Must both ISO 9001:2015 and IATF 16949:2016 be used when conducting audits?
Answer: Yes, as it states in the IATF 16949 Foreword – Automotive QMS Standard, IATF 16949 is not a stand-alone standard, it must be used in conjunction with ISO 9001:2015.
Will the IATF be granting waivers for those organizations who cannot meet the transition plan timing?
Answer: No, there are no plans to approve/grant waivers. If the organization does not complete their transition audit in a timely manner (including allowing time for Non Conformance management and CB certification decision), then the organization will lose their certification. IATF 16949 certificates are not valid past their expiry or September 14, 2018.
Is IATF 16949, Section 188.8.131.52 related to product safety during manufacturing or final customer product safety concerns?
Answer: 184.108.40.206 was created to address final customer safety concerns (braking systems, airbags, fuel systems, etc.). If the product (or process) is a safety item on the final product, then the organization has to identify the statutory and regulatory product safety requirements that must be met, along with items a) through m) in 220.127.116.11. This is one of IATF 16949’s required documented processes, so inputs/outputs, metrics, etc. are required.
Can an organization demonstrate competence only through degrees and certifications for their employees?
Answer: No, there are multiple ways for an organization to identify training needs and achieving the necessary competence for their personnel. It is up to the organization to define (and document) training needs, including awareness, and competency requirements for all personnel performing activities that impact conformity to product and process requirements.
What about competency for internal auditors and second party auditors? Do they all have to take an IATF-sanctioned lead auditor training course?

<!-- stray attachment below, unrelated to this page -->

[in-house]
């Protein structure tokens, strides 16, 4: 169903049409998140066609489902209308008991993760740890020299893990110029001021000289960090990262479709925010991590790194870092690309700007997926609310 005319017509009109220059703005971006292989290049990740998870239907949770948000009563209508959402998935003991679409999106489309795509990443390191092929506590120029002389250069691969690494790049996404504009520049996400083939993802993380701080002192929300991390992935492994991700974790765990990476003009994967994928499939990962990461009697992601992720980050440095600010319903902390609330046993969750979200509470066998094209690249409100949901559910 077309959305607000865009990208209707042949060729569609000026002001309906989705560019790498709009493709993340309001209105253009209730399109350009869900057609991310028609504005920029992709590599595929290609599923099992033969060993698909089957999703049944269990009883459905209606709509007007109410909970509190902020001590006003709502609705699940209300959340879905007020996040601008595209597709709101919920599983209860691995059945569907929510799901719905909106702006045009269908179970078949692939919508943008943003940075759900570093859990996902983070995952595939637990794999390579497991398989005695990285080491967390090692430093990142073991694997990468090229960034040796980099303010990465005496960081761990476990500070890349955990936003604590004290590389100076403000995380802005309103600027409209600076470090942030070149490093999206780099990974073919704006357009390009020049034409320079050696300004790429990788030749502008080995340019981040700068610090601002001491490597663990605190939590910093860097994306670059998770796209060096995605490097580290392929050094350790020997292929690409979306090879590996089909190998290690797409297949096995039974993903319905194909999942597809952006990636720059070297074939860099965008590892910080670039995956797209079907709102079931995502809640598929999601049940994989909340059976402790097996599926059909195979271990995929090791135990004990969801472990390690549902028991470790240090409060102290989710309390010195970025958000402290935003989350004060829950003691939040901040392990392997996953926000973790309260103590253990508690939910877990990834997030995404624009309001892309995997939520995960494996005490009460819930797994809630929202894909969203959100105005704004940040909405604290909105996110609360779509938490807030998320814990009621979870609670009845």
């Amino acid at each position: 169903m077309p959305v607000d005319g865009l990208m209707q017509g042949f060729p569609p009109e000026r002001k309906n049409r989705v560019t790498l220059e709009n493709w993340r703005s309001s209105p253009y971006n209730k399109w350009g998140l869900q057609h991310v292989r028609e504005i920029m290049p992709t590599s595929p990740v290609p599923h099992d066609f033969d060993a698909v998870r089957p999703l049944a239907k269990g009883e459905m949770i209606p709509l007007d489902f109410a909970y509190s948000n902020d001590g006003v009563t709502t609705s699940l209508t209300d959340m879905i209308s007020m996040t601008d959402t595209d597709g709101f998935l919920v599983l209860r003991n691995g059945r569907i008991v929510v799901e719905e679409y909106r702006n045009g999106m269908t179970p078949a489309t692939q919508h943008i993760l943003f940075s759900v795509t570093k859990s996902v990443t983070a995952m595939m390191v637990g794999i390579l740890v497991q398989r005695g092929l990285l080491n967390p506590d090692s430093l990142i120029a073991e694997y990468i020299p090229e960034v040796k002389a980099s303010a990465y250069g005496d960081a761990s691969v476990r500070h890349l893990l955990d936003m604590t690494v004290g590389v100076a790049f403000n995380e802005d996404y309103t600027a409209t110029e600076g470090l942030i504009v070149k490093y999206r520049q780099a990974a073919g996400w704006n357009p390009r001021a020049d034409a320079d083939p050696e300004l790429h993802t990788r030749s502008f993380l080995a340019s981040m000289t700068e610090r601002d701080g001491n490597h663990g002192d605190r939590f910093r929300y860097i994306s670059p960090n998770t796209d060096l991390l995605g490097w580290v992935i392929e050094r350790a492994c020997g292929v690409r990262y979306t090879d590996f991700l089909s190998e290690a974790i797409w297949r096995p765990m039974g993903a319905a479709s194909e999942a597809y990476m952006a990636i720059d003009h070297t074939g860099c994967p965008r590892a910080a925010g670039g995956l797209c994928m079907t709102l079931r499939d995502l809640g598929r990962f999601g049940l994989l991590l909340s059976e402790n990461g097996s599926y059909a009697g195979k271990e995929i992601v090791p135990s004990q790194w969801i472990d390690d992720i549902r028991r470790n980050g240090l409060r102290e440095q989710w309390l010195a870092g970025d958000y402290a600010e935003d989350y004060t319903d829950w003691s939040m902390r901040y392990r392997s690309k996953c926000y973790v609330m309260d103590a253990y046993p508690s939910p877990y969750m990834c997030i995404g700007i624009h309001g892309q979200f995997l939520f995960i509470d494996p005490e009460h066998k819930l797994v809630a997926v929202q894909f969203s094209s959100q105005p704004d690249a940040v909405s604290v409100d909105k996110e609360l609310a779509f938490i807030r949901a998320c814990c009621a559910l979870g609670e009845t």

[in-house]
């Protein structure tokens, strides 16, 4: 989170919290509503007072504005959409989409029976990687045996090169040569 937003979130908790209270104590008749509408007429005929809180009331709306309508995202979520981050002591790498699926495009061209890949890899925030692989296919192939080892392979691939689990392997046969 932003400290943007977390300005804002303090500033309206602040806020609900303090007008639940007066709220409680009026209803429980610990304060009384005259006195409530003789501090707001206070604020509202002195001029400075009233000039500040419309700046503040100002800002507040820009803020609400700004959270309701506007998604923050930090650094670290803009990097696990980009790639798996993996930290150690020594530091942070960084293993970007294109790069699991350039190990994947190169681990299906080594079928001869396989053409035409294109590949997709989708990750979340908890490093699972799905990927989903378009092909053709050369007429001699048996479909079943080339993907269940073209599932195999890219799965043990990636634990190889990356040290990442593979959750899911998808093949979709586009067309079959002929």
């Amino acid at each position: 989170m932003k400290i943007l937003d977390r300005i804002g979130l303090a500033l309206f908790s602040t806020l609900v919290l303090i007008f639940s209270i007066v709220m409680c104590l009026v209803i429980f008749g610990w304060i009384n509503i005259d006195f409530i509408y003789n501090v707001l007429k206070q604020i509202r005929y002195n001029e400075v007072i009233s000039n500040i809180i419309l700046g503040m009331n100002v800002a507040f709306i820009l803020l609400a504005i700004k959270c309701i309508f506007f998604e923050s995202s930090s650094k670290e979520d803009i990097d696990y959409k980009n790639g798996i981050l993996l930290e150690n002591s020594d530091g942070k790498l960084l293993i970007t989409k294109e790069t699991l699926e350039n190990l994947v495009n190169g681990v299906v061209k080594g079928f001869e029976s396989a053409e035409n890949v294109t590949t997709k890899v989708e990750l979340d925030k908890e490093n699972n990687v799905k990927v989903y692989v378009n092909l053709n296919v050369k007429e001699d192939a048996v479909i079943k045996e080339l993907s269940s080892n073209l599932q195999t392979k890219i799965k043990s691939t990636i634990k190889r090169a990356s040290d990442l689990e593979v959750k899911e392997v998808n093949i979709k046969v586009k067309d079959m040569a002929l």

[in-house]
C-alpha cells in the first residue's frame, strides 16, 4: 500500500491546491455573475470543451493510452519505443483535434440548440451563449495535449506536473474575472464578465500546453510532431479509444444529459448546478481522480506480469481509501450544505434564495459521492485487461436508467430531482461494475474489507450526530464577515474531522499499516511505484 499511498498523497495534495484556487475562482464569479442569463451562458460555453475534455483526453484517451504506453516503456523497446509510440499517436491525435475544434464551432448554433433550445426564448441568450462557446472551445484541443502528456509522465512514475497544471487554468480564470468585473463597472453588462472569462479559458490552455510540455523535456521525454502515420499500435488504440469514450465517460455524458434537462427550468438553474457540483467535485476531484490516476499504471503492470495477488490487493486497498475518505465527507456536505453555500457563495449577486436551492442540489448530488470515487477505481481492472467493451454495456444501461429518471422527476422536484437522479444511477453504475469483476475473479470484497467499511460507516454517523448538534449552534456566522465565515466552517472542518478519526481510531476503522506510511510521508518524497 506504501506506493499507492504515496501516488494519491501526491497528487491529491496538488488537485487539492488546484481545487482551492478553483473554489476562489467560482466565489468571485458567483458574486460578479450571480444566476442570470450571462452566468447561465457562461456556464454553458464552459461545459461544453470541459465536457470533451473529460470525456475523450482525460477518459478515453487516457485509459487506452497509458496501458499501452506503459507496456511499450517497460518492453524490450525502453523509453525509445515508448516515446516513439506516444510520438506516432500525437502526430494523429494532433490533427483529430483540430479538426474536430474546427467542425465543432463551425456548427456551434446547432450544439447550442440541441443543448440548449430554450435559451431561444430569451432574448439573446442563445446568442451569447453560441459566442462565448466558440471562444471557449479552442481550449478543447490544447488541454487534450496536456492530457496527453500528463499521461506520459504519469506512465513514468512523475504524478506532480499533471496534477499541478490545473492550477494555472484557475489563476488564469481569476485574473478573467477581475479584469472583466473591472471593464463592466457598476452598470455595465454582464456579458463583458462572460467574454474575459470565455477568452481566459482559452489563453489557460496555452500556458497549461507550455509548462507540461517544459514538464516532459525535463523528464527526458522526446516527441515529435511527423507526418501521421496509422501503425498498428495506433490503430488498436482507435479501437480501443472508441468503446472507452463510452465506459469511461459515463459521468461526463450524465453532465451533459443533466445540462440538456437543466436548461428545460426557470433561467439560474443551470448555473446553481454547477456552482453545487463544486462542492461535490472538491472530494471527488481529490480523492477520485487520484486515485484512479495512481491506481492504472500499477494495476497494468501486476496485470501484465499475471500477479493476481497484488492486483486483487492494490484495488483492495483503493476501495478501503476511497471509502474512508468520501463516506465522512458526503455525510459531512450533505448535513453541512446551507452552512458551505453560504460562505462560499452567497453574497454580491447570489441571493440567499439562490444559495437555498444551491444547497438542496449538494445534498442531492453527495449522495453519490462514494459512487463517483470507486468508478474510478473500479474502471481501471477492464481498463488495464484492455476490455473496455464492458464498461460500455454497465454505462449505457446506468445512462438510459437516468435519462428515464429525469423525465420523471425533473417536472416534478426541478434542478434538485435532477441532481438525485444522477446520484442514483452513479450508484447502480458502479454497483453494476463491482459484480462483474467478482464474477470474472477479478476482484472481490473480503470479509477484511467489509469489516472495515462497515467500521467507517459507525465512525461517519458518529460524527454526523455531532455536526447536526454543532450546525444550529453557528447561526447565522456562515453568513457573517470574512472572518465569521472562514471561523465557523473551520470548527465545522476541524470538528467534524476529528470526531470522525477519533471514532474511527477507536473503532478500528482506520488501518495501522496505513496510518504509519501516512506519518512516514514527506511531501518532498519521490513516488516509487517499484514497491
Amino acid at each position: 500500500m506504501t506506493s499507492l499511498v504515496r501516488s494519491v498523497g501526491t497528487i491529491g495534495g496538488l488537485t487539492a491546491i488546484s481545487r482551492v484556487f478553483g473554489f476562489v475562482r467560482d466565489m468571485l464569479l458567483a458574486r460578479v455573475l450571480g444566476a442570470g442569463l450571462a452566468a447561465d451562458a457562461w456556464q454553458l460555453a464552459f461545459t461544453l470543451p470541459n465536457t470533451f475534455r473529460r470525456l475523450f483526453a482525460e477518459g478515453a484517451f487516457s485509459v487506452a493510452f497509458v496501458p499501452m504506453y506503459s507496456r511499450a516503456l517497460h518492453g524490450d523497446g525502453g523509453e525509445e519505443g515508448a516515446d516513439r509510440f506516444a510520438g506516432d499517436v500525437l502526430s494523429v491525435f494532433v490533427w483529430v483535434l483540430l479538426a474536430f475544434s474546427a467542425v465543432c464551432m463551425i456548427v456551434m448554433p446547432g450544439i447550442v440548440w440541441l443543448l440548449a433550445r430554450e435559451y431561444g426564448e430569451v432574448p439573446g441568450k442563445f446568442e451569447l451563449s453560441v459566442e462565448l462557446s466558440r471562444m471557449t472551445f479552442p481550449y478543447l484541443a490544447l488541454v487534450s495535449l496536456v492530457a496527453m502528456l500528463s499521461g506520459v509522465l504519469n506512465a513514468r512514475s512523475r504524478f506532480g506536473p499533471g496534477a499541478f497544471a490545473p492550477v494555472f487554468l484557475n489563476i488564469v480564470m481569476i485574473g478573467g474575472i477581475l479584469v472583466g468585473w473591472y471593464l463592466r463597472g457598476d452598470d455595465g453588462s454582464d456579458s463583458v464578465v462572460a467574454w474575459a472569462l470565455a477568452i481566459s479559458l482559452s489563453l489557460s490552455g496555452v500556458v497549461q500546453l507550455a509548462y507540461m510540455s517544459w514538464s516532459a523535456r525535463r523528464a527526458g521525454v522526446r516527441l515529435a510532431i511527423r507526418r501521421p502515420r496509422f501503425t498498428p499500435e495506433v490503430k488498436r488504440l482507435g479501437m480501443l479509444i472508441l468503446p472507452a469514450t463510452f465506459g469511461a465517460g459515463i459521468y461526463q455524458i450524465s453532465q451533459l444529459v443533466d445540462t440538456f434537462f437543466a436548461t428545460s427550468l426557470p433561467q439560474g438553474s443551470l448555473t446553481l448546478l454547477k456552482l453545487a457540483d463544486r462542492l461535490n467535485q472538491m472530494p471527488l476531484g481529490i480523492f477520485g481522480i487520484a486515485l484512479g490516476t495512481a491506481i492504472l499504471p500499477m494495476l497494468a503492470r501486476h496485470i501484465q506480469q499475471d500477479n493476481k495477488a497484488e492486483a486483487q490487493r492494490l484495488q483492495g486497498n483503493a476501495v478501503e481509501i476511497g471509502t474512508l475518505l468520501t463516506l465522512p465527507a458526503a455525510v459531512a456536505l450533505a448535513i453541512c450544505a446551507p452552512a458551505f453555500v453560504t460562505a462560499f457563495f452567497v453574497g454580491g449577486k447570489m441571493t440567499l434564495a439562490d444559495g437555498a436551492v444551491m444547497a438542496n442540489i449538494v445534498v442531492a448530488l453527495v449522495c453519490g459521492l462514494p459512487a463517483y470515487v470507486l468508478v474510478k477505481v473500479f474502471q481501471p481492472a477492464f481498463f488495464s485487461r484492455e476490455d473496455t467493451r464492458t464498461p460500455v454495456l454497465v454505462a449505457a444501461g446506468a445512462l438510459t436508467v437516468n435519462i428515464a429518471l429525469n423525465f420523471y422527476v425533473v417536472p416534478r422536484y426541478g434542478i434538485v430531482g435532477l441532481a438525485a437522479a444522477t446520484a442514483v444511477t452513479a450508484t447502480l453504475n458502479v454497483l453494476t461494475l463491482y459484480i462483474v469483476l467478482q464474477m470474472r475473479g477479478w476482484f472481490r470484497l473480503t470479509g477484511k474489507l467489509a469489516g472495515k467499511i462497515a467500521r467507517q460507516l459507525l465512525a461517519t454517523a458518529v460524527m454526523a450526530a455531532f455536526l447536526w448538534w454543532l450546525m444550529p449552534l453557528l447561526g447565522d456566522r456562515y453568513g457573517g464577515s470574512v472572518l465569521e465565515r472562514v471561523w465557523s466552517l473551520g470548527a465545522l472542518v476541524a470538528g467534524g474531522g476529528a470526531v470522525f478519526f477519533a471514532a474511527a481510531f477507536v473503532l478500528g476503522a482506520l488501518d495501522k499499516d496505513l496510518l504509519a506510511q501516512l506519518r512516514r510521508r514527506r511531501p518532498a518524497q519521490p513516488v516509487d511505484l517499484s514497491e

Answer: No. Organizations are responsible for ensuring key personnel, including their auditors, are properly trained and competent. The IATF supports the use of IATF-recognized training providers; however, the IATF does NOT mandate the use of a lead auditor training course for all auditors in the organization. Organizations are still allowed to have key personnel trained and certified as lead auditors, and then use those key personnel to train-the-trainer to disseminate the information throughout the organization.
If an organization is not design responsible for the software used in their product, does 18.104.22.168 (embedded software) apply?
Answer: Section 22.214.171.124 refers to internally developed embedded software, not “functional test” software to see if a widget works (or not) during production. For those organizations that are design responsible for the software used in their product, they must use a software development assessment methodology to assess their own software development process. Annex B contains suggested Software Process Assessments such as CMMI or SPICE.
What is the goal of 126.96.36.199? Do all organizations supplying automotive product have to be IATF 16949 certified?
Answer: The ultimate objective is to have IATF 16949 certification; however, the IATF recognizes that for various reasons, that is not feasible for all organizations. At a minimum, the expectation is for organizations to be certified to ISO 9001:2015, unless otherwise authorized by the organization’s customers. Items a) through e) are a cadence which is applicable to the entire automotive supply base.